So, I set up an account with Diigo a long time ago, but haven't made much use of it, despite the occasional email with from the Diigo in Education group.  I think I needed to have a few groups that fit my needs, like Teacher-librarians!!!  If Joyce Valenza is posting, it will be very useful!  In addition, I joined the Cool Tools for Schools & Google in Education groups  I also went ahead and added Heather, Buffy and Shannon to people I follow, so I think Diigo will be a good source for me now.  I added the bookmarklet to my toolbar, so I can quickly put useful digital content in to my Diigo library.

Flipboard is not new to me but I love it and use it often on my iPhone, so I added the examples that Polly posted to explore at my leisure.

Pinterest is GREAT and I have used it many times for library displays, storytime lessons and related crafts, library skills lessons, etc.  Here is a collection of pins that I put together to help librarians promote Banned Book Week:  Banned Book Week Pinterest Board 

Since I needed to explore a new curation tool, I have created an account with Symbaloo and currently have a board that will be added to my school library website for digital resources.  I believe the graphic symbols on a webpage will be much more inviting and user-friendly to my students.  It is not easy to get them to bypass a quick Google search for information, but if they can access all the best sites on a single page, it is more likely to be used.  They will also see other resources that will help them find related subjects of interest.  The link to my new Symbaloo Webmix is:  SWW Library Resources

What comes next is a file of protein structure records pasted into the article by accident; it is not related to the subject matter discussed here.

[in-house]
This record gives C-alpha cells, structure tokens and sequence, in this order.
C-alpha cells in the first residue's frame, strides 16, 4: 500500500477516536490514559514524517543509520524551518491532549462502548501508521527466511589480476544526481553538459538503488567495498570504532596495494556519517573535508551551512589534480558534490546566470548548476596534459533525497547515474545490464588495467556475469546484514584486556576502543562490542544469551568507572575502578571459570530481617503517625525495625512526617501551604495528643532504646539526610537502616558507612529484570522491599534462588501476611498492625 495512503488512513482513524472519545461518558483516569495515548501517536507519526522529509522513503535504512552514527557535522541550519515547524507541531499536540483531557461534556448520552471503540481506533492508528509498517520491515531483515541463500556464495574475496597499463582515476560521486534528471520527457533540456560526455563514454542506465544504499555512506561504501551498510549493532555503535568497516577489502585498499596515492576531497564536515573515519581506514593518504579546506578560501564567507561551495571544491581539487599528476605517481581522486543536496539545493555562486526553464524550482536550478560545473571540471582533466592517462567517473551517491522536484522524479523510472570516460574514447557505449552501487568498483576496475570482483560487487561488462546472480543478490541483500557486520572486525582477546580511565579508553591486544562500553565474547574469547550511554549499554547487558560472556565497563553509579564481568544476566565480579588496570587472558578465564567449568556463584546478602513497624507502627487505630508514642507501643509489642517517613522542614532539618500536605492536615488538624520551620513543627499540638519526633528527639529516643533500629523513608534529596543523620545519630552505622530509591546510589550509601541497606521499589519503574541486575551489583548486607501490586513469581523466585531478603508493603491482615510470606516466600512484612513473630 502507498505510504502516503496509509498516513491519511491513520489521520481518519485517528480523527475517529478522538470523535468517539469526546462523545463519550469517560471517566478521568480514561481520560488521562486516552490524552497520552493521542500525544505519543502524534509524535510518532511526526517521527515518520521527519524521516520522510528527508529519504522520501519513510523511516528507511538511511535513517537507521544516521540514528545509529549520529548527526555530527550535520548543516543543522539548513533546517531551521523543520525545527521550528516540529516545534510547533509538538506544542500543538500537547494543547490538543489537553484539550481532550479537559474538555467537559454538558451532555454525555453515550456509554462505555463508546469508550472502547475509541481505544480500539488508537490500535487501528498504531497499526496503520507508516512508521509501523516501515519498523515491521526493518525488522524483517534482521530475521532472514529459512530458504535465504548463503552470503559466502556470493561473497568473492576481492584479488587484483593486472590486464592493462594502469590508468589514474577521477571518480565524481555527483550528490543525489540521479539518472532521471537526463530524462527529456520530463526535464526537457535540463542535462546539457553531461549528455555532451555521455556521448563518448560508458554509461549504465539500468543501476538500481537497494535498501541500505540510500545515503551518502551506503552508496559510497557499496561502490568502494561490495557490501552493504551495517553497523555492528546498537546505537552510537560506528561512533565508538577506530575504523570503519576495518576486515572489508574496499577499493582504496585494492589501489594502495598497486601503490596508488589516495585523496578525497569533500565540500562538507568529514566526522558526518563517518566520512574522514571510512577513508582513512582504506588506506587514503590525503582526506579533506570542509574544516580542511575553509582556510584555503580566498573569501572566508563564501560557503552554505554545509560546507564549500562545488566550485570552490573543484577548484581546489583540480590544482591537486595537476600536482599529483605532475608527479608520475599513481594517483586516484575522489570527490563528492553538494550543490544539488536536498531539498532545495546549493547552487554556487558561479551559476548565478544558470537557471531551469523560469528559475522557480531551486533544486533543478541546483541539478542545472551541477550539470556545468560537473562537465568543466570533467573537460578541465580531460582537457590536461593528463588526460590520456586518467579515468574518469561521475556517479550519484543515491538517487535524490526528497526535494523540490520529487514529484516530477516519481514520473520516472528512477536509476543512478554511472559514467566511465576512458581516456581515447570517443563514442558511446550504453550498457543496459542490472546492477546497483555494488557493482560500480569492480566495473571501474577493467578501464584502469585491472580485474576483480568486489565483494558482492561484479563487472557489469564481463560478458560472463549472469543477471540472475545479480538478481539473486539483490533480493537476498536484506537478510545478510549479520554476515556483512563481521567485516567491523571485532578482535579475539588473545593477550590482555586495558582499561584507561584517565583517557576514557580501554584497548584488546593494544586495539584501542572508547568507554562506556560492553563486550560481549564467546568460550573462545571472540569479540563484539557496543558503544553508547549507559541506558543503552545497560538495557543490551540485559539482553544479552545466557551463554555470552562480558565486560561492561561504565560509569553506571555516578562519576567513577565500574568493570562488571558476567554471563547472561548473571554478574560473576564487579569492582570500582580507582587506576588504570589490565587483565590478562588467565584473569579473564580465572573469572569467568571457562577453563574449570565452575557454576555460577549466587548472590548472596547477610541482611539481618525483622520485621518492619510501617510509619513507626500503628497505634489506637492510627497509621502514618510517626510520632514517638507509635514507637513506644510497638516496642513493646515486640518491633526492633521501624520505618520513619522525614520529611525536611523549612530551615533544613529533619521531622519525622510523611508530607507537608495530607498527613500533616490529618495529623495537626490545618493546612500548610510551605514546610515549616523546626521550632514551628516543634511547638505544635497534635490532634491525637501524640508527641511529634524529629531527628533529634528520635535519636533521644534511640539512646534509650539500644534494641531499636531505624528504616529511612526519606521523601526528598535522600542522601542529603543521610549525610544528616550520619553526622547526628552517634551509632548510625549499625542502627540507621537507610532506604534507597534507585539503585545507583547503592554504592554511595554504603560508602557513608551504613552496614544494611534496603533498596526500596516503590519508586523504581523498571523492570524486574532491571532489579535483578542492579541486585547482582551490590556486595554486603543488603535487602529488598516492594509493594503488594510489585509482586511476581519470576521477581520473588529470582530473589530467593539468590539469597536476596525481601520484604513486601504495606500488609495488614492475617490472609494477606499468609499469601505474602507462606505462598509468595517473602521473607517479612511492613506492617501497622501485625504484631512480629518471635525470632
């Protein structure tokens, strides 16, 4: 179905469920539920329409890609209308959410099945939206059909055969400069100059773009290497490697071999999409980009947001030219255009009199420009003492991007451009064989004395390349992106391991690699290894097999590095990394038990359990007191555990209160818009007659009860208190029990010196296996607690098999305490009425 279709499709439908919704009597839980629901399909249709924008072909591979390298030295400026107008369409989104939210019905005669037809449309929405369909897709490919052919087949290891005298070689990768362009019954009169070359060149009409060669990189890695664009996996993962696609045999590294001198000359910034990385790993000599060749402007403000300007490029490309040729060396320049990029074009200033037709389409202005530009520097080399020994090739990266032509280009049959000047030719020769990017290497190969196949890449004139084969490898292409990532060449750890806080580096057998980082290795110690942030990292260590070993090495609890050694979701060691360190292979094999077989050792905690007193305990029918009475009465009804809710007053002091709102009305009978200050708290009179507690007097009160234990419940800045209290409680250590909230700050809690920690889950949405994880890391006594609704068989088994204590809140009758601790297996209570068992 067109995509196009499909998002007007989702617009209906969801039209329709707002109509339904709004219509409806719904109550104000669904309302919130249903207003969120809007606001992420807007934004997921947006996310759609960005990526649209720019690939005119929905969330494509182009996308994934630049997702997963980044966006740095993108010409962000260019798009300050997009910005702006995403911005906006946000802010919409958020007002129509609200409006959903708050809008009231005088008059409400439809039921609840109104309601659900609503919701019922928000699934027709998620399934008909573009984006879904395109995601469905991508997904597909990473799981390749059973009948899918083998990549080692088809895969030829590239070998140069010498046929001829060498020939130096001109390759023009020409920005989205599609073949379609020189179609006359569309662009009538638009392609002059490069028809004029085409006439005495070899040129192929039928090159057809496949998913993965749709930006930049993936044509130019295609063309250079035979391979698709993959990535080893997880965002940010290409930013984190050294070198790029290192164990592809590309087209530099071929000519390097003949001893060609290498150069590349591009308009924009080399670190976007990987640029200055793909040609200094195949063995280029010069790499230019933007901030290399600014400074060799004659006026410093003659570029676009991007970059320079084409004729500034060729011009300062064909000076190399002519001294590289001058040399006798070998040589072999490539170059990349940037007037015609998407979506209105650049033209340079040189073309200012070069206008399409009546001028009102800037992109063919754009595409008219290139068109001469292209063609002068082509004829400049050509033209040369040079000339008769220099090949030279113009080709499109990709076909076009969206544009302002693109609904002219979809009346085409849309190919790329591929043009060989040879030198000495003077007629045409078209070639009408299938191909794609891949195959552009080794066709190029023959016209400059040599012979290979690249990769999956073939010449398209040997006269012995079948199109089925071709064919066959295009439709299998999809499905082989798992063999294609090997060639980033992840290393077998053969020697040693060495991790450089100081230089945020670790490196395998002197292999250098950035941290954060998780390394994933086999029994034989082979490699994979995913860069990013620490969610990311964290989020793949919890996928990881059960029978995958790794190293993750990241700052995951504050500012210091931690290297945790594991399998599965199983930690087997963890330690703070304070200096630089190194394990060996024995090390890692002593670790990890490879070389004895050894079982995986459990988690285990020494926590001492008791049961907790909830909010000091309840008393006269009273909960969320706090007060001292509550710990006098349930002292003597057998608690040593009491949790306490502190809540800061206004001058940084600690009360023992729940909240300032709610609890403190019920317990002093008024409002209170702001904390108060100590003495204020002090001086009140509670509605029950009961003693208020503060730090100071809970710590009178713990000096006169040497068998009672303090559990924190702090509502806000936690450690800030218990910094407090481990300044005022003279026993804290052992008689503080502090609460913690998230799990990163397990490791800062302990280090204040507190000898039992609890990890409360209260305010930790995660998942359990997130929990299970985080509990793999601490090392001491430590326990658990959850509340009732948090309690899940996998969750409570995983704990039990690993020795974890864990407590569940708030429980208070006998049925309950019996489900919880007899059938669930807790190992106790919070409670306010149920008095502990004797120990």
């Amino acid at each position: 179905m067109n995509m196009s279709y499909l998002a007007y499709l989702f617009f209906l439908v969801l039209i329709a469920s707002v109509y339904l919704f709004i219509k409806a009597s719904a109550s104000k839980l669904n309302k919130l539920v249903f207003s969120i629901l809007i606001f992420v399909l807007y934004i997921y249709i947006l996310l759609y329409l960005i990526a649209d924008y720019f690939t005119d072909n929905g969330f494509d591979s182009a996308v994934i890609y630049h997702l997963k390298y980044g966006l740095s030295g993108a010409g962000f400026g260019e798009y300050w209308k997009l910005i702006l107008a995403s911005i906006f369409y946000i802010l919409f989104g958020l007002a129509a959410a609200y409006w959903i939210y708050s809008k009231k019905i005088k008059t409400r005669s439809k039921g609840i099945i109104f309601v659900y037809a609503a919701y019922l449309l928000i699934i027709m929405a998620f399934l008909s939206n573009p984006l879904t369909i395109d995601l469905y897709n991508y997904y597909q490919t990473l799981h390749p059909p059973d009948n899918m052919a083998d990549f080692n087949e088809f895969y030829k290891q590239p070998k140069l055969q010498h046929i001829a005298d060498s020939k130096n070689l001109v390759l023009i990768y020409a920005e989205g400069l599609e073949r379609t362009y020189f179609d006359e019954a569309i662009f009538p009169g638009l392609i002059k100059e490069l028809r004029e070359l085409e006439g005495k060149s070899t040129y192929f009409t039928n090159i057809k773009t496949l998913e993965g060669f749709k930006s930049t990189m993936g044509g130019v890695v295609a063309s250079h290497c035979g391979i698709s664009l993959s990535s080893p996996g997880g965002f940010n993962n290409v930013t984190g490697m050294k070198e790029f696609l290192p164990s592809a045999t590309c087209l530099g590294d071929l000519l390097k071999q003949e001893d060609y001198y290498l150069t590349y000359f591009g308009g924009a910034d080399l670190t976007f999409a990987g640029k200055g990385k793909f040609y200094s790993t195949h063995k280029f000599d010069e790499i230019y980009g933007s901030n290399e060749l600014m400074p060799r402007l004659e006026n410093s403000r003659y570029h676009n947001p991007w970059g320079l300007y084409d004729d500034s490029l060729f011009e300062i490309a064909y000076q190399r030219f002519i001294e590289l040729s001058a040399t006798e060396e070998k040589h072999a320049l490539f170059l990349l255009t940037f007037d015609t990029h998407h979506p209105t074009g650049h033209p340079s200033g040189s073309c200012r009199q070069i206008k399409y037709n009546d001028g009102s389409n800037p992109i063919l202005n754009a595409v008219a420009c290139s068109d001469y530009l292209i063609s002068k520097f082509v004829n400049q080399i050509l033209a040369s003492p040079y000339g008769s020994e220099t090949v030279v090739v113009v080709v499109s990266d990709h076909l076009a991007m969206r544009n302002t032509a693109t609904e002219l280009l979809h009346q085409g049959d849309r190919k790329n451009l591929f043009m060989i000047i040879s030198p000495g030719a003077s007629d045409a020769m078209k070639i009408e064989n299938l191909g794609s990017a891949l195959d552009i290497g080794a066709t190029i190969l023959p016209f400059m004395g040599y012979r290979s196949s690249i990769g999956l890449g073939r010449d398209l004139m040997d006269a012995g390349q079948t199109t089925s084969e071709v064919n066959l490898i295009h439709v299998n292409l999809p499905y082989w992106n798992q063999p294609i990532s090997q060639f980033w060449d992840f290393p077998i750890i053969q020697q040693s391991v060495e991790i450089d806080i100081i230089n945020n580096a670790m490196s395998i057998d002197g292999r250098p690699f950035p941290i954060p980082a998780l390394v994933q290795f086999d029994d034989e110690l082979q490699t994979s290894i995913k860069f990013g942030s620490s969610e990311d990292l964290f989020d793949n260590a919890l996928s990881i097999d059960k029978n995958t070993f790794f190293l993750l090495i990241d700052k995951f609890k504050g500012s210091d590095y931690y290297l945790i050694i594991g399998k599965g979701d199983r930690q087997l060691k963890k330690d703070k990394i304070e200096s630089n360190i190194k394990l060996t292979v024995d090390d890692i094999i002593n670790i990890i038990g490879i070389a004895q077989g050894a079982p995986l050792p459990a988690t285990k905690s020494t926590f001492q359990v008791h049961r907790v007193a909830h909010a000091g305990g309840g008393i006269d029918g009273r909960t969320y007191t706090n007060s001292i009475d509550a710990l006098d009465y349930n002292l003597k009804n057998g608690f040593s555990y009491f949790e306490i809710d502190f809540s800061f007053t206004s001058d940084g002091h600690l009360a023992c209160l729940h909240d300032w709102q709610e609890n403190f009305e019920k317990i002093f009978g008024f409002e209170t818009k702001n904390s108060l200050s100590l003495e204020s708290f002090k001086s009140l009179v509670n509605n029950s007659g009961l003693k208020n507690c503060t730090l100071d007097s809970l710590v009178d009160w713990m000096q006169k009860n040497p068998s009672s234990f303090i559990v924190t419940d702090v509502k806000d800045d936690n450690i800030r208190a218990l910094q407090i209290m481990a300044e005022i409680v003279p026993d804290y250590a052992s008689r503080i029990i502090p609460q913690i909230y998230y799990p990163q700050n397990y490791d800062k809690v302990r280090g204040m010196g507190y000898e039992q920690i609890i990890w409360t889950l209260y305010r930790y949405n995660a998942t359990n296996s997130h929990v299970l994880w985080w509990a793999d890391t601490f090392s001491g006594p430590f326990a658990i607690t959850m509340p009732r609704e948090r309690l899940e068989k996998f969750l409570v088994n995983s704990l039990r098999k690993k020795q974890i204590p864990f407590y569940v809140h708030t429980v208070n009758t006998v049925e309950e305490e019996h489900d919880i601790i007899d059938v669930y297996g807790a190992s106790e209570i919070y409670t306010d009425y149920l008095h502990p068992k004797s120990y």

Thanks for the great curation resources and the inspiration to revisit forgotten curation tools. 

Sunday, May 22, 2016

Thing 16: Digital Tattoo & Digital Citizenship

Getting started on this subject was difficult with all the information I read and reviewed!  I like the way Thing 16 starts with the "Mind Reader" - a great video that features gullible young people from different backgrounds in an exotic foreign location (Brussels) that have plenty of personal information online, but don't realize it.  It would be a fun way to start a lesson with students on digital footprints.  Thing 16 also provided a plethora of lessons on the subject of digital literacy (citizenship, footprints).  I found myself bookmarking EVERYTHING into a folder on my computer for this subject. I was not aware that there was a week designated for awareness on the topic in October  (Digital Citizenship Week).  With lessons/videos from Common Sense Media - Education, iKeep Safe/Google, Cyberwise, (InCtrl), Digizen, and the Teaching Channel, it would be easy to put some lessons together to raise awareness of the issue and teach digital literacy during Digital Citizens Week.  I could also find posters to display through some of these sites or Pinterest (I now have a DC board on my account).  Really, ideas are everywhere; thanks to Cool Tools for Schools, I have a wonderful set of resources to start with & will likely find many more.